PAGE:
5 steps to apply SEO strategy to news content

SEO strategy for newsrooms blog postBy Paula Wethington

Consider this scenario: An editor looks over the search engine results on a story that your news outlet broke a day ago. She notices that the competition’s news report, which was posted some time after yours, shows up higher than your newsroom’s news article.

What’s up with that?

Shouldn’t Google recognize you posted the story first, that your newsroom actually had a reporter at the event, or that it happened just blocks away from your newsroom when the competition usually focuses on another zip code?

Here’s what happened: Google – and other search engines – doesn’t understand the context your audience might take for granted. What search engines do understand are keywords in specific spots in the website coding, inbound and outbound links, shares from social media, and general traffic patterns.

How to get your content to be understood by the search engines – and therefore get more traffic as people look for content – is the concept called Search Engine Optimization (SEO).

Most books, courses and articles that discuss SEO use marketing content or corporate websites as the examples. But when reading these discussions, it’s hard to imagine how testing and formatting marketing, lifestyle or undated content to be SEO-friendly is applicable to news content.

SEO lessons also typically use website programming language. But the Content Management Systems (CMS) many newsrooms use apply different phrasing or terms to the programming steps. Even the menus in WordPress do not translate exactly to the backdrop of web programming.

As a result, journalists need to learn through training or experimenting what exactly those boxes, spaces and checkmarks do in their particular CMS. But once you understand the functions in your CMS and how they translate to website coding, you can apply SEO concepts to news content and boost your traffic!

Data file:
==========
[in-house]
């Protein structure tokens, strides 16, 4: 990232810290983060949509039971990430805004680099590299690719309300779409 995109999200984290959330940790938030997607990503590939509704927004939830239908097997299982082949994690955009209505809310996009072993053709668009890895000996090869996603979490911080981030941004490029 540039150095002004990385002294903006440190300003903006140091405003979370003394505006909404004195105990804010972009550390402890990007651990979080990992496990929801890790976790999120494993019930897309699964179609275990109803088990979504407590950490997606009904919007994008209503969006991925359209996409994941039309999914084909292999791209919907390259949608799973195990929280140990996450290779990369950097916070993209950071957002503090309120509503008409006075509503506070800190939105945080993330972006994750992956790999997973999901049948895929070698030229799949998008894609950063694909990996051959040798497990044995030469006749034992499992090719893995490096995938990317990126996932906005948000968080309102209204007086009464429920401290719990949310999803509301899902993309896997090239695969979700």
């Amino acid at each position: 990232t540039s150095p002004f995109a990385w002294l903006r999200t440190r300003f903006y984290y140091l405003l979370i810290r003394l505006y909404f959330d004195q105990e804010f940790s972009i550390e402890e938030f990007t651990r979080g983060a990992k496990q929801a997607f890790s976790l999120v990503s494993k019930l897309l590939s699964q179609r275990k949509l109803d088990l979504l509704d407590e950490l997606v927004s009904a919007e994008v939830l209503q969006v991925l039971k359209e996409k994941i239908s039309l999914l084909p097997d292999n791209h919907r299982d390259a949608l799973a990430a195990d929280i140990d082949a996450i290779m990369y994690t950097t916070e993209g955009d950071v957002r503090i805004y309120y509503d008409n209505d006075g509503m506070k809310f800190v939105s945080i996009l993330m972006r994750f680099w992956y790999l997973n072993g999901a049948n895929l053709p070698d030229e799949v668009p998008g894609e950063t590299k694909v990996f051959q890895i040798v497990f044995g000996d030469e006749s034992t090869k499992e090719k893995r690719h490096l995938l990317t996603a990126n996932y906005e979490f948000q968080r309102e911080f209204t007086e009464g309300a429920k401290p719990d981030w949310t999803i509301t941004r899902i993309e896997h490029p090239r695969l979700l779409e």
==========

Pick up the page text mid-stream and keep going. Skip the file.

Here are five important details that are universally applicable to news organizations:

  1. Write a clearly understood headline. In website programming, the headline is known as the page title. On the web, a title must stand alone. Puns don’t translate well out of context, neither do common headline words such as “city,” “local” or “area.” When that headline goes out on mobile app notifications or Twitter, a reader sees only one line of text. And when a story gets forwarded around on Facebook to friends of friends, you have just lost control of the geographic area that your audience is typically understood to be. To compensate, you must include specific keywords such as this headline “Winter storm watch in effect for Monroe County” — and even then be prepared for misunderstandings among a web audience as there are Monroe County communities in other states. If the headline character length isn’t long enough, and it probably won’t be to clearly explain the news report, read step 2.
  2. Write a clearly understood description using exact words, names, numbers and phrases. Journalists are familiar with writing a lead, lede or nut graf – a snippet that gives more content and information than a headline can do. Copy and apply that summary into the description box on your website’s CMS. When used correctly, this box can help get link clicks! Here’s why: this is the short paragraph some search engines add just under the headline in results. In some websites, this paragraph appears under the headline. It’s also the paragraph that Facebook will import when a story is linked to on Facebook. So this is how I use a description vs a headline: When I post a news report about a traffic accident, my headline relates how many were injured or whether the highway is shut down; and then I use the description box to relate the time, date and location of the incident.